Evolution is typically a positive occurrence, and in the case of SoCs, usually means we're in for more primed performance.
Samsung is teasing such a genetic jump today, posting via the @SamsungExynos Twitter account that a new version of its eight-core processor is on the way.
The messaging was clear: "A new Exynos 5 Octa is coming next week!" so no need to go Sherlock Holmes on this one.
Here's more: "Year after year, we strive to improve the power and performance of our Exynos processors. Now it's time for the next step in our evolution - a more powerful, enhanced Exynos 5 Octa!"
A brand-less sports car rips above these lines with fire (fire!) lapping behind it, so clearly the message is grab a hose because this chip is about to roar.
Will it really though?
While the first Exynos 5 Octa has all the markings of a blazing processor - especially as it brags on possessing eight-cores - not all of thecores are raring at the same time.
We may be in for some clock boosts to the Octa's current processors, four Cortex-A15s hitting 1.6GHz and four Cortex-A7s topping 1.2GHz, or perhaps the Exynos team is plotting further LTE support.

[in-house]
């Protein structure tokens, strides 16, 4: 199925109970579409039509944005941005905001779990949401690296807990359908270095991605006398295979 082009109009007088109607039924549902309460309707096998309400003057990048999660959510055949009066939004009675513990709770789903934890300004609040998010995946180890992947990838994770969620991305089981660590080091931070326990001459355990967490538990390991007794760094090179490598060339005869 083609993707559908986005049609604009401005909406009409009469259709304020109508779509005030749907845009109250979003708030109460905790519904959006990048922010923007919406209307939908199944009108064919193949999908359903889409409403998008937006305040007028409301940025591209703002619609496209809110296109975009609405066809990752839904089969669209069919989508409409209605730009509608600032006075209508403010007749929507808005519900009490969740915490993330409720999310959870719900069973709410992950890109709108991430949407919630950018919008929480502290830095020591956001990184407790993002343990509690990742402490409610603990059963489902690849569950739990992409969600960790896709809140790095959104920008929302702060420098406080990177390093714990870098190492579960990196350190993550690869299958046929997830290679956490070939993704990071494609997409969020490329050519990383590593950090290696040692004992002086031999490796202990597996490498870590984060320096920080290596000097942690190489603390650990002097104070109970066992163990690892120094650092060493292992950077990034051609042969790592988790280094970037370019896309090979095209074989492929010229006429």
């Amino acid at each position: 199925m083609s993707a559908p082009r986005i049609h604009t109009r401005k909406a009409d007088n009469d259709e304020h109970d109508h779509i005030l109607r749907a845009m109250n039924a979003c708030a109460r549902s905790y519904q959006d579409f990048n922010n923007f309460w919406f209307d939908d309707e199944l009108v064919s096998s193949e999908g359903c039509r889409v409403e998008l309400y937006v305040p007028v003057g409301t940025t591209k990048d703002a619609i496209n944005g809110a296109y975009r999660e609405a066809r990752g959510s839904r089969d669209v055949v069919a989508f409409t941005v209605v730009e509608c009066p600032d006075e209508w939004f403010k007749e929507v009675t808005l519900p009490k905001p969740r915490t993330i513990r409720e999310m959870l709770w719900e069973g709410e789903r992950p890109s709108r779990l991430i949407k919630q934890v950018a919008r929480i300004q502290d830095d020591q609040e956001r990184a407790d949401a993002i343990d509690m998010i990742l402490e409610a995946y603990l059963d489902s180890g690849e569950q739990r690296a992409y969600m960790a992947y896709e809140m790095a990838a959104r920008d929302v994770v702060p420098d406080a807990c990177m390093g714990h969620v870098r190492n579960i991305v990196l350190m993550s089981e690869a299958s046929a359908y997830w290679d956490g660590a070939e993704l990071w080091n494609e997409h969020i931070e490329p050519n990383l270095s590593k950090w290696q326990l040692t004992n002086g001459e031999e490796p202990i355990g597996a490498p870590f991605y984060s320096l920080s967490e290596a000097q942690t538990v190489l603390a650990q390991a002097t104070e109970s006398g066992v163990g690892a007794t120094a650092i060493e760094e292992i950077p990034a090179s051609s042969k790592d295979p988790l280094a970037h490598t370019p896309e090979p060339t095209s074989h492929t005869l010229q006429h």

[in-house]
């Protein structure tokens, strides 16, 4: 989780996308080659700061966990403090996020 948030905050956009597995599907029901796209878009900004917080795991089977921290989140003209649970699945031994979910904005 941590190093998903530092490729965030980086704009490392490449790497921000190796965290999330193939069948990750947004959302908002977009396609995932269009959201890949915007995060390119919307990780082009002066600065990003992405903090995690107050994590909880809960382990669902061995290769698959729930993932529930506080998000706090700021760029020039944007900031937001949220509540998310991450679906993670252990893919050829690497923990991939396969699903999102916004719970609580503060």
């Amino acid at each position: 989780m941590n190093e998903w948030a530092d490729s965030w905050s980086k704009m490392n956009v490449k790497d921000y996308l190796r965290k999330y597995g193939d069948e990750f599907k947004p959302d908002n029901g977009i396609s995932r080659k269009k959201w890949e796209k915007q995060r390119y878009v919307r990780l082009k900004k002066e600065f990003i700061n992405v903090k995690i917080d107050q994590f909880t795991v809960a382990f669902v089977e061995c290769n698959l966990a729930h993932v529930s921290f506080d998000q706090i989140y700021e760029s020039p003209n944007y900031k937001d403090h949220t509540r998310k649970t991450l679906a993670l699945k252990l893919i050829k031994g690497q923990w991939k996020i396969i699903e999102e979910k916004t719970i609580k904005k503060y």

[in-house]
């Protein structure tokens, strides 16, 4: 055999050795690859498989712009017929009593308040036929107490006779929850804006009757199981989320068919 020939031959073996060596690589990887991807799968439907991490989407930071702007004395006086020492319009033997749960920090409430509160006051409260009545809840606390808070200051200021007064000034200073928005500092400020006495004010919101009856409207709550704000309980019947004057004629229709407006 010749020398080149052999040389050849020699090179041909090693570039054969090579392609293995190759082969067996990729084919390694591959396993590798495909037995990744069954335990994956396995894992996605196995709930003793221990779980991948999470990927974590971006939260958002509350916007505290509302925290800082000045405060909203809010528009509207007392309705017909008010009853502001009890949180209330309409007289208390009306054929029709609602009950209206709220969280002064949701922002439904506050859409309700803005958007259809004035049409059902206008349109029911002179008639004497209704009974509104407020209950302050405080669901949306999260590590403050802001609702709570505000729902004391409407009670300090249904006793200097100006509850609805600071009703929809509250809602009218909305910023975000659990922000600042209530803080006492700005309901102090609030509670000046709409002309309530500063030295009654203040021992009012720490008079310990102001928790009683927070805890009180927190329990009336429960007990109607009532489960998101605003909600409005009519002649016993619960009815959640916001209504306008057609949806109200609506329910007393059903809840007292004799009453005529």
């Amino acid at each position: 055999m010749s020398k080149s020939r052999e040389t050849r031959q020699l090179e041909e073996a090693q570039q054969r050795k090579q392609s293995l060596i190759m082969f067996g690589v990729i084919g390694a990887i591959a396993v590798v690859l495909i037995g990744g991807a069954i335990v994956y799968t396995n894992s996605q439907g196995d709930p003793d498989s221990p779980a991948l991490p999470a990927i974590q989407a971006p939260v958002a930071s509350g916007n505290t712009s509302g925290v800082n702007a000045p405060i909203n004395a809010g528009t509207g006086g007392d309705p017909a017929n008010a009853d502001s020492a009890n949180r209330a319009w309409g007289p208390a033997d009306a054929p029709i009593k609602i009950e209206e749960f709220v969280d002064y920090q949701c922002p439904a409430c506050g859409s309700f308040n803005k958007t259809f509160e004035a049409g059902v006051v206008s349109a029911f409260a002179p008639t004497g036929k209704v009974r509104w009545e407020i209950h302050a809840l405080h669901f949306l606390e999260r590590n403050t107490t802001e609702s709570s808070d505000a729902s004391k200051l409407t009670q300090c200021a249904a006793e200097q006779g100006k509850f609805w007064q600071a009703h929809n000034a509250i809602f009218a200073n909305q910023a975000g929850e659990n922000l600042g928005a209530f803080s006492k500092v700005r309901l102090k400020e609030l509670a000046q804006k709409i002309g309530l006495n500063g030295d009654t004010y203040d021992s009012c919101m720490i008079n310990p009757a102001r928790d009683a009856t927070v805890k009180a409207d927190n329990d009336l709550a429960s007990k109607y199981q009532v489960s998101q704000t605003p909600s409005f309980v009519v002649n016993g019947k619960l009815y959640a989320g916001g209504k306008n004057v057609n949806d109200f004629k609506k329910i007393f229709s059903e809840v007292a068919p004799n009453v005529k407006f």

Yet another option is that Samsung heard what MediaTek, a Taiwanese semiconductor maker, is up to and decided it better provide an update pronto.
A leaked MediaTek document picked up earlier this month indicated that the company was fast-tracking its own octo-core chip in the hopes of pushing it out by November. This chip, the Cortex-A7 MT6592, would have all eight cores jumping simultaneously and not, like the Octa, switch between processors depending on work load.
Though the MT6592 reportedly runs at less GHz than Qualcomm's Snapdragon 800 (2GHz vs. 2.2Ghz), it's said to be considerably cheaper than that next-gen chip. Phones gifted with the authentic MediaTek offering are expected by early 2014.
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Michelle was previously a news editor at TechRadar, leading consumer tech news and reviews. Michelle is now a Content Strategist at Facebook. A versatile, highly effective content writer and skilled editor with a keen eye for detail, Michelle is a collaborative problem solver and covered everything from smartwatches and microprocessors to VR and self-driving cars.